Lifting a glass for an old
The General Meade Society gathers to honor a forgotten Civil War leader.
Inquirer Staff Writer
A volley of gunshots rang out three times yesterday in Laurel Hill Cemetery.
But the crowd that was gathered around a modest, sun-dappled headstone stood as silent and still as the marble angels and Victorian crosses nearby.
Just as they have done every New Year's Eve day for a dozen years, they had come to this famous Victorian burial ground to honor the hero of the Battle of Gettysburg: Gen. George Gordon Meade.
With wreath-layings, speeches, champagne, Taps and a gun salute, the General Meade Society remembered the birthday and career of the man they call "Philadelphia's finest citizen."
"Meade felt satisfied that history would do him justice," Andrew Waskie, president of the society, told the approximately 80 men, women and children gathered around Meade's grave.
Some wore top hats; others wore blue jeans. Some came in Civil War uniforms, bearing flags or rifles.
"But time has neglected him," Waskie continued. "When Americans think of the Civil War, they don't think of General Meade."
Yet it was Meade who, as commander of the Union Army of the Potomac, defeated Gen. Robert E. Lee's Army of Northern Virginia at Gettysburg early in July 1863.
"It was the most critical battle of the war," said Waskie, who sometimes plays Meade in reenactments. "If the Confederacy had won, it would have led to the creation of two nations."
Meade's great victory was tarnished because he failed to pursue Lee's retreating army, and some northern newspapers - The Philadelphia Inquirer among them - minimized Meade's achievements for the rest of the war.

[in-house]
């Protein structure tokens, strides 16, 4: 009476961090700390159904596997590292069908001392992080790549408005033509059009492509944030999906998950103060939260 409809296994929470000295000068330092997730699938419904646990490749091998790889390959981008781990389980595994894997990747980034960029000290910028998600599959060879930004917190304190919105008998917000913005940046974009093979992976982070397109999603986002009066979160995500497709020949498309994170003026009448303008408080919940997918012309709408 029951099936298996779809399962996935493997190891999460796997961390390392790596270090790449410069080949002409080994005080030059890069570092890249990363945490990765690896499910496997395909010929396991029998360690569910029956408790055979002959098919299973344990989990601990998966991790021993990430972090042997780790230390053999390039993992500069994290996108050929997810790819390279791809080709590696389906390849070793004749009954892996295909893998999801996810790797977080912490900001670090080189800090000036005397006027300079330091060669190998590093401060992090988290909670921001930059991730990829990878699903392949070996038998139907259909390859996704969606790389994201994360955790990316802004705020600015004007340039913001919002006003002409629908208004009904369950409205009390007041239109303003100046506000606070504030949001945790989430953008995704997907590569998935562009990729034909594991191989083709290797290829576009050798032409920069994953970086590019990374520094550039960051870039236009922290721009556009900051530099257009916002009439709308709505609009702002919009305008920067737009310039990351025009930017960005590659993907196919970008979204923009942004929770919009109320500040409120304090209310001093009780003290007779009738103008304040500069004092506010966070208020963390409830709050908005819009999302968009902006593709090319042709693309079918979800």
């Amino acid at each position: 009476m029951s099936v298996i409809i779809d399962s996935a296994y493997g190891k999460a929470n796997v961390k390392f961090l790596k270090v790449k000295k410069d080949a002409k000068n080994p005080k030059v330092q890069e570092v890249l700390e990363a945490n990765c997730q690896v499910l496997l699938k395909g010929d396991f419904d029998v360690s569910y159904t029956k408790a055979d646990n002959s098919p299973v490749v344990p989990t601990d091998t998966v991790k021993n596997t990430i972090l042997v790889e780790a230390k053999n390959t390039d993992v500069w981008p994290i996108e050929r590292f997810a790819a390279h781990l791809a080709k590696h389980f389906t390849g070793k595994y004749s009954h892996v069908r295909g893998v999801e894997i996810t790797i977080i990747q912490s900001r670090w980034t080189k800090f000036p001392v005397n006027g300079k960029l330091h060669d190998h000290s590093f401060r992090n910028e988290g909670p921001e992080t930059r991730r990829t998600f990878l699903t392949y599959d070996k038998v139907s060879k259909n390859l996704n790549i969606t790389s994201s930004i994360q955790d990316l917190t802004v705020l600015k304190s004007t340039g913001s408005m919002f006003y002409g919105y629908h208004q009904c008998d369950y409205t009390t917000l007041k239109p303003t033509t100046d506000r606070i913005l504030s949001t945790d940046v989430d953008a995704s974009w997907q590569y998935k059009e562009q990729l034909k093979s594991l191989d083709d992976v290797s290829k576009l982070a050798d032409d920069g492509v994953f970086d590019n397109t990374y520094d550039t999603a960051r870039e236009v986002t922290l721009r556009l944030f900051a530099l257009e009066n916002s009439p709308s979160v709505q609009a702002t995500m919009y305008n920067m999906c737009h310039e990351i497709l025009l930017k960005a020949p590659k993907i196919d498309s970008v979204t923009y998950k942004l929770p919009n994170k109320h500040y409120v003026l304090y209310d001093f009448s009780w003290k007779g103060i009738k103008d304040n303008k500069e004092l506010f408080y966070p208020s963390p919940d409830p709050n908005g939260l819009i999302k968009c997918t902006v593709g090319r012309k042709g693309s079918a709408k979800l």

History's unjust snub has continued even into modern times, according to Waskie, who recalled that PBS Television's celebrated 1990 Civil War series "gave Meade just 10 seconds!"
Even Philadelphia, where Meade grew up, was married and is buried, continues to slight the man the Meade society labels "the savior of the nation."
While bronze statues of Meade's subordinate at Gettysburg, Gen. John F. Reynolds, and the discredited Gen. George McClellan flank the north side of Philadelphia City Hall, Meade's statue sits in relative obscurity in Fairmount Park.
Irked by such affronts, about 10 of Meade's admirers first gathered at his grave on New Year's Eve day in 1990, the 175th anniversary of his birth.
Meade, whose prosperous father was U.S. consul to Spain, was born in Cadiz, Spain, on Dec. 31, 1815. He was married in Philadelphia on Dec. 31, 1840.
The 1996 gathering drew about 30 people, who that day decided to incorporate what is now the General Meade Society. It has grown into a 250-member nonprofit organization (open to the public) that sponsors regular seminars on Meade and has since "adopted" the George Meade Elementary School in North Philadelphia. It also underwrites a $1,000 annual scholarship for its students. (Further information about the organization is available at www.generalmeadesociety.org.)
The New Year's Eve celebration - with toasts of Spanish champagne in honor of Meade's Spanish birth - remains the society's "signature event," according to Waskie.
Yesterday's was a curious affair, veering from the casual to the solemn and back again. Some of the speeches were punctuated by the occasional ponk of champagne corks popping in the background, and there were a few smiles as one of the wreaths refused to stand upright.
But when an "officer" of the reenactment units called, "Ready. At elevation, aim. Fire," and the blue-suited reenactors pointed their rifles high and shot off three rounds, it had all the solemnity of a military funeral.
The smoke was still drifting over the crowd, however, when Waskie smiled and called out, "Now comes the fun part!" and hoisted a magnum of champagne.
Society members circulated among the now laughing crowd, filling their cups. Then a voice called, "Hear hear!" and the crowd grew silent once more.
"One more time to General Meade," said Waskie, as all raised their cups shoulder-high. "For all you've done for the country."